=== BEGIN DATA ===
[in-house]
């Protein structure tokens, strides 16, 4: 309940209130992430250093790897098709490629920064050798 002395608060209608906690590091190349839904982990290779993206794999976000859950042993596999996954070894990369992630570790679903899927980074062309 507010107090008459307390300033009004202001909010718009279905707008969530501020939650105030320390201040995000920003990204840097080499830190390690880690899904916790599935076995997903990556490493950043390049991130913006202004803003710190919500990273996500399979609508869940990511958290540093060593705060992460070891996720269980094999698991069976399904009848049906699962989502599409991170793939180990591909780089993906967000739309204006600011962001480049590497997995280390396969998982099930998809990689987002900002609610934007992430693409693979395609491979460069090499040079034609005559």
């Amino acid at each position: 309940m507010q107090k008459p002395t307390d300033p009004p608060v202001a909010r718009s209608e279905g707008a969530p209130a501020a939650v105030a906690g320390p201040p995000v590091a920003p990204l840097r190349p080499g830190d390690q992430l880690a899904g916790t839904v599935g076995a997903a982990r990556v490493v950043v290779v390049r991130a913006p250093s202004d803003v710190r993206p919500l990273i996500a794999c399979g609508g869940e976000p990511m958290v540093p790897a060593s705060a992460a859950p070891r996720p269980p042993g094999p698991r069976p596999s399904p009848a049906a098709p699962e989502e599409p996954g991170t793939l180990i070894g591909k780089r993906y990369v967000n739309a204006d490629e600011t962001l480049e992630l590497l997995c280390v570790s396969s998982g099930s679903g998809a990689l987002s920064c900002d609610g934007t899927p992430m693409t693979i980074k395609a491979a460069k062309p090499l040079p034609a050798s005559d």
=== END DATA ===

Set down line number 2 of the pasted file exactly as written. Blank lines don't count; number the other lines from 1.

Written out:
């Protein structure tokens, strides 16, 4: 309940209130992430250093790897098709490629920064050798 002395608060209608906690590091190349839904982990290779993206794999976000859950042993596999996954070894990369992630570790679903899927980074062309 507010107090008459307390300033009004202001909010718009279905707008969530501020939650105030320390201040995000920003990204840097080499830190390690880690899904916790599935076995997903990556490493950043390049991130913006202004803003710190919500990273996500399979609508869940990511958290540093060593705060992460070891996720269980094999698991069976399904009848049906699962989502599409991170793939180990591909780089993906967000739309204006600011962001480049590497997995280390396969998982099930998809990689987002900002609610934007992430693409693979395609491979460069090499040079034609005559």